Key Liability Insurance Products For UK Businesses

Running a company can be a life-long dream come true for many people, but as a business owner you’ll know better than anyone the risks that come with it. For example, your company could be sued by a client for providing poor advice, or by a customer who is injured whilst on the business premises. Alternatively, employees who are injured at work can sue your business. 


Putting in place the right combination of business liability insurance products can protect your business and your employees against these primary risks. Below we explain how the three most common types of business liability insurance work, and who needs them.


Business Liability Insurance 


There are three main types of business liability insurance: public liability, employers’ liability and professional indemnity. Many businesses will need public liability and employers’ liability insurance; professional indemnity insurance is only applicable to businesses that provide professional services. Here is how each of these three products works.


Public Liability Insurance


Public liability is a very common type of business insurance. It protects against claims made by third parties that a business is responsible for an injury or damage that occured. Third parties can include your customers or clients, vendors, visitors to your business premises or other members of the public. 


Any business that has in-person exposure to third parties needs public liability insurance. This includes any business where you visit customers or customers visit you. For example, a pub needs public liability insurance to protect against customers slipping on a wet floor and falling, among other perils.


Professional Indemnity Insurance


Professional indemnity insurance is needed by businesses that are paid for giving professional advice or providing a professional service. This type of cover protects against a client suing, claiming that the advice or service was negligent and resulted in a financial loss.


For example, architects and accountants need professional indemnity insurance. An architect could be sued if they make a mistake in a set of blueprints that results in an expensive construction mistake. Or an accountant could be sued for negligence if they fail to advise a client they’ve hit the VAT threshold and need to register.


While professional indemnity insurance is not a legal requirement, many professional bodies do insist on members having a suitable policy in place before trading.  


Employers’ Liability Insurance


Employers’ liability insurance is required by law for any business with employees, even if they are paid in cash or working on a short-term or temporary basis. There are a few exceptions such as businesses that employ only family members, but most companies will need this. Going without isn’t just against the law, it can result in fines of £2,500 for every day your business is not properly insured.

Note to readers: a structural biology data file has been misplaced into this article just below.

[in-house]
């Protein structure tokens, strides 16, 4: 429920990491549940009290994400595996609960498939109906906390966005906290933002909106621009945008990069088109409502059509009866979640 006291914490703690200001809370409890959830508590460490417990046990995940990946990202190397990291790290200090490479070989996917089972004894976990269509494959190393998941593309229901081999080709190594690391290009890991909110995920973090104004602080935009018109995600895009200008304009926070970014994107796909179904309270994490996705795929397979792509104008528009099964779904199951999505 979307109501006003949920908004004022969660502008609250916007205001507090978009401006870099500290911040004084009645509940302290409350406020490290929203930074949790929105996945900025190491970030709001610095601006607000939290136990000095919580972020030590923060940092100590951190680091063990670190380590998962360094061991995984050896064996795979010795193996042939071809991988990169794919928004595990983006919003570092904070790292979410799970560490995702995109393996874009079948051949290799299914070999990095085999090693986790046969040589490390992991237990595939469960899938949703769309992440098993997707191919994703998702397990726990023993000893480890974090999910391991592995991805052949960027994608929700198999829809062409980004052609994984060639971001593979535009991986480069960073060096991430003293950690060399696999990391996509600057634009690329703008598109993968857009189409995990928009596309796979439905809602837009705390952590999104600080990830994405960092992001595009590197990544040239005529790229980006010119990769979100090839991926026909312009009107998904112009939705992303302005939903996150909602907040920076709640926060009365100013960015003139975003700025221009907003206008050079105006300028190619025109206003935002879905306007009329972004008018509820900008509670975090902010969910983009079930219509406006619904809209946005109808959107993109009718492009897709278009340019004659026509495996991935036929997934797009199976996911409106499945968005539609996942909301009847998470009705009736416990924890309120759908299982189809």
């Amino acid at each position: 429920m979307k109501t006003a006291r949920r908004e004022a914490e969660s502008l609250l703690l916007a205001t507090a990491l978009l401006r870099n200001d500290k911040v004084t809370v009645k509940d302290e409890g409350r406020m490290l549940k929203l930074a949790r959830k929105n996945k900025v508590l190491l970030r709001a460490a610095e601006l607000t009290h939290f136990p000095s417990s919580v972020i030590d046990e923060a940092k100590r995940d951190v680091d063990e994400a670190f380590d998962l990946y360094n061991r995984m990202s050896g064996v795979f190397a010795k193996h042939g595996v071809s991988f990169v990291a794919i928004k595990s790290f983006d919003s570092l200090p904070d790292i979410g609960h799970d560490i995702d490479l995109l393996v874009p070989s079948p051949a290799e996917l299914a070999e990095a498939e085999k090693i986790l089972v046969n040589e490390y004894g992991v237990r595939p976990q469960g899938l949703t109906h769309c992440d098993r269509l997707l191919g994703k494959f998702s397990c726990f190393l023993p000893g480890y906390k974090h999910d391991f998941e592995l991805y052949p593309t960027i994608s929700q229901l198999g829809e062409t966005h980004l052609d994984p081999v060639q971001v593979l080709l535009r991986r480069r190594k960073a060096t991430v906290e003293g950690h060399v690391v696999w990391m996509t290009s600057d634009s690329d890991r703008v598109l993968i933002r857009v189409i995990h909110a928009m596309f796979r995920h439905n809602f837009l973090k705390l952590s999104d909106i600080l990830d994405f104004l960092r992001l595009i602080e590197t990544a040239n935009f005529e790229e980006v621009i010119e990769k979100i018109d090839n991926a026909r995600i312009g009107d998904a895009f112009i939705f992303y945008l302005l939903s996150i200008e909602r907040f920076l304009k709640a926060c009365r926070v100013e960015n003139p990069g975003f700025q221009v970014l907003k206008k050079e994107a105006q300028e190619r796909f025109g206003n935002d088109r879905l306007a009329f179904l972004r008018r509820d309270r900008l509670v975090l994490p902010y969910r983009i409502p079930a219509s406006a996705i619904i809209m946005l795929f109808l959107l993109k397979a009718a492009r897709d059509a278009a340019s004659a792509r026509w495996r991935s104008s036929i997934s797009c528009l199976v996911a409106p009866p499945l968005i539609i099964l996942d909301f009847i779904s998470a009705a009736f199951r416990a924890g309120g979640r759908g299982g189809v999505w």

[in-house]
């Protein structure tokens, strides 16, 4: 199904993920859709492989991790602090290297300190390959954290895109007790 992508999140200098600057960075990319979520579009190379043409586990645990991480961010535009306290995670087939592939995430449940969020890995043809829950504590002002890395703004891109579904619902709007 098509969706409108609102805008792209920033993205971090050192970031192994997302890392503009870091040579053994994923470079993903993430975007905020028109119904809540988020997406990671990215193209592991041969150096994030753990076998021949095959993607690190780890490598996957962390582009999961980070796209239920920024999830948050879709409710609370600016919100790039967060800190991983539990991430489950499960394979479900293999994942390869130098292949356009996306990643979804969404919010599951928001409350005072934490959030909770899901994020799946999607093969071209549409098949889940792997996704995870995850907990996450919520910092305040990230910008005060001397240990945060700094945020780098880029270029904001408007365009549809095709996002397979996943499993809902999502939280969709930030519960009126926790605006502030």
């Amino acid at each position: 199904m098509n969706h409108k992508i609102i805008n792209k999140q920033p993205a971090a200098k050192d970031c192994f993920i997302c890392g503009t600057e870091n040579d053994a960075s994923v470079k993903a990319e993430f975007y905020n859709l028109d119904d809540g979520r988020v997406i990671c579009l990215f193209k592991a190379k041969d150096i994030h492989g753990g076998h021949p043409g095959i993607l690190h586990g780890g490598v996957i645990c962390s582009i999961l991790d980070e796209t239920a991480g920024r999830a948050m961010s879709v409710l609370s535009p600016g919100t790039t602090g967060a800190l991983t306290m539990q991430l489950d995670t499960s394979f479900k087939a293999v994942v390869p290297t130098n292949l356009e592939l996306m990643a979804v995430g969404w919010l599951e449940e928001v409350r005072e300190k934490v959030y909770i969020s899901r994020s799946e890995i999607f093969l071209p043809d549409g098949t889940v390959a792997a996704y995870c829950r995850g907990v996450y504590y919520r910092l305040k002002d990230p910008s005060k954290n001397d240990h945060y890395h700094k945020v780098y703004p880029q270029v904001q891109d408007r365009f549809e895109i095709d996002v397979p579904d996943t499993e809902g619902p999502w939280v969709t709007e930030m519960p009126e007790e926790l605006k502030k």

Employer’s liability insurance protects against claims made by employees who are injured or fall ill through their job, and sue their employer. For example, an employee might claim the employer is responsible for the injury due to poor safety standards and training. This type of cover pays for legal costs to defend a claim as well as any payouts the company is required to pay the employee.


Other Employee Benefit Insurance Products


While employers’ liability insurance offers certain protection in situations where an employee is injured or falls ill due to their work, a business can use additional employee benefits to expand the protections for ill employees, and to attract top talent.


Employee benefits provide financial support to employees and their families if the employee passes away or becomes too ill to work, even if the illness was not related to work. While there are a few different options to choose from, the most common are life insurance, critical illness cover and income protection.


In short, life insurance policies can pay out a lump sum to an employee’s family if they die. Critical illness cover can pay out a lump sum to an employee who is diagnosed with a critical illness. And income protection provides financial support to an injured or ill employee through regular monthly payments that reflect a percentage of the employees’ wage.


Conclusion


Each business has a unique set of risks to manage, and business liability insurance is just the start of a comprehensive package. Many businesses will also have property or vehicles to insure, and they may want to invest in additional niche products such as key person insurance to protect against something happening to any employees that are critical to the business’s success.



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